In addition to 2D nanopatterns, 3D shapes can also be fabricated. Figure 3shows the grayscale bitmap template image and 3D results on PMMA. The results showed that the nanomanufacturing capability of fabricating arbitrary 3D nanopatterns by the vibration-assisted AFM-based nanomanufacturing.
Figure 4: (a) Topography and (b) cross-sectional profile of nanotrenches fabricated by AFM-based nanomanufacturing assisted by vibration and heat using a soft tip CSG10/Au, of which the nominal spring constant is 0.11 N/m.
Sample heating was utilized to further decrease the normal force needed for fabricating patterns so as to decrease the tip wear. When the sample surface is slightly heated up to 42°C, a very small normal force of 50 nN can generate nanopatterns, as shown in Figure 4. The tip used for the nanopatterning was very soft CSG10/Au with the nominal spring constant of 0.11 N/m, which is very difficult, if not impossible at all, for nanopatterning in other tip-based nanomanufacturing techniques. The widths and depths of the fabricated nanotrenches are about 45 nm and 8 nm, respectively. We demonstrated that nanopatterns with high fidelity can be fabricated by our proposed AFM-based nanomanufacturing assisted by both vibration and heat.
Vibration and thermal energy assisted AFM-based nanomanufacturing can be used to fabricate two dimensional and arbitrary three dimensional nanopatterns for numerous applications. The in-plane
vibration provides tunable feature dimensions and higher nanopatterning efficiency. The required normal forces for the nanomanufacturing are reduced to the level of tens of nano-Newtons because the thermal energy applied on the thermoplastic sample softens the sample. Integration of the vibration and heat in the AFM-based nanomanufacturing process enhances the nanopatterning capabilities and performances.
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 J. Deng, J. Dong, and P. Cohen, “High Rate 3D Nanofabrication by AFM-based Ultrasonic Vibration Assisted Nanomachining,” Procedia Manufacturing, vol. 5, pp. 1283–1294, Jan. 2016.
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Jia Deng joined the Department of Systems Science and Industrial Engineering at Binghamton University as an assistant professor in 2017. He received his Ph.D. degree in Industrial Engineering from North Carolina State University, 2017. He received an M.S. degree in Mechatronics Engineering from Huazhong University of Science and Technology, 2013 and a B.S. degree in Process Equipment and Control Engineering from Wuhan University of Technology, 2010. His research area is advanced manufacturing, including innovations and applications of AFM-based nanomanufacturing processes and 3D printing processes in biomedical areas. His selected publications are listed below. He recently received the Career Champion and Individual Development Award at Binghamton University.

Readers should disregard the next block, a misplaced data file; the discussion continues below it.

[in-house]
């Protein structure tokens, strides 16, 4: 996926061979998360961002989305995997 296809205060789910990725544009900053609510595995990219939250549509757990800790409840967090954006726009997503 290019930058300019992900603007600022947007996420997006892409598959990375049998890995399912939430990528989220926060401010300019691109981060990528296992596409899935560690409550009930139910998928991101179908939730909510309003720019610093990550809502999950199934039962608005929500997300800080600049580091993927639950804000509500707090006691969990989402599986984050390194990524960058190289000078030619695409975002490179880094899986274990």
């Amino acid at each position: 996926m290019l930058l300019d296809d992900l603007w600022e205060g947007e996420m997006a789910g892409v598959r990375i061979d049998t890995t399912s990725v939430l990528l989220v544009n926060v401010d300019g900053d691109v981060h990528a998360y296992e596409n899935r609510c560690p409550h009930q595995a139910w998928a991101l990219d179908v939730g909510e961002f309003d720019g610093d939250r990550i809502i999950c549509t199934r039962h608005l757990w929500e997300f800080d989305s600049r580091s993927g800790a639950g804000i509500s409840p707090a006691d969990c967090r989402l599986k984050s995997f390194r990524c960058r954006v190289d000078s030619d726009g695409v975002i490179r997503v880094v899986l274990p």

• X. Kong, J. Deng, J. Dong, and P. H. Cohen, “Study of Tip Wear for AFM-based Vibration-Assisted Nanomachining Process,” J. Manuf. Process. (Accepted)
• H. Zhou, C. Dmuchowski, C. Ke, and J. Deng*. “External-Energy-Assisted Nanomachining with Low-Stiffness AFM Probe,” Manufacturing Letters, vol. 23, pp. 1–4, Jan. 2020.
• L. Mei, G. Wang, J. Deng, J. Xiao, and X. Guo, “Tunable fabrication of concave microlens arrays by initiative cooling based water droplets condensation,” Soft Matter, 15, pp. 9150-9156, Oct. 2019.
• J. Deng, H. Zhou, J. Dong, and P. Cohen. “Three-Dimensional Nanomolds Fabrication for Nanoimprint Lithography,” Procedia Manuf.,2019
• J. Deng, J. Dong, and P. Cohen. “Rapid Fabrication and Characterization of SERS Substrates,” Procedia Manuf., vol. 26, pp. 580-586, Aug. 2018.
• J. Deng, J. Dong and P. H. Cohen, “Development and Characterization of Ultrasonic Vibration Assisted Nanomachining Process for Three-Dimensional Nanofabrication,” IEEE Trans. Nanotechnol., vol. 17, no. 3, pp. 559-566, May 2018.
• G. Wang, J. Deng, and X. Guo, “Electrohydrodynamic assisted droplet alignment for lens fabrication by droplet evaporation,” J. Appl. Phys., vol. 123, no. 16, p. 163102, Apr. 2018.
• J. Deng, L. Zhang, J. Dong, and P. H. Cohen, “AFM-based 3D nanofabrication using ultrasonic vibration assisted nanomachining,” J. Manuf. Process., vol. 24, Part 1, pp. 195–202, Oct. 2016.
• J. Deng, J. Dong, and P. Cohen, “High Rate 3D Nanofabrication by AFM-based Ultrasonic Vibration Assisted Nanomachining,” Procedia Manuf., vol. 5, pp. 1283–1294, Jan. 2016.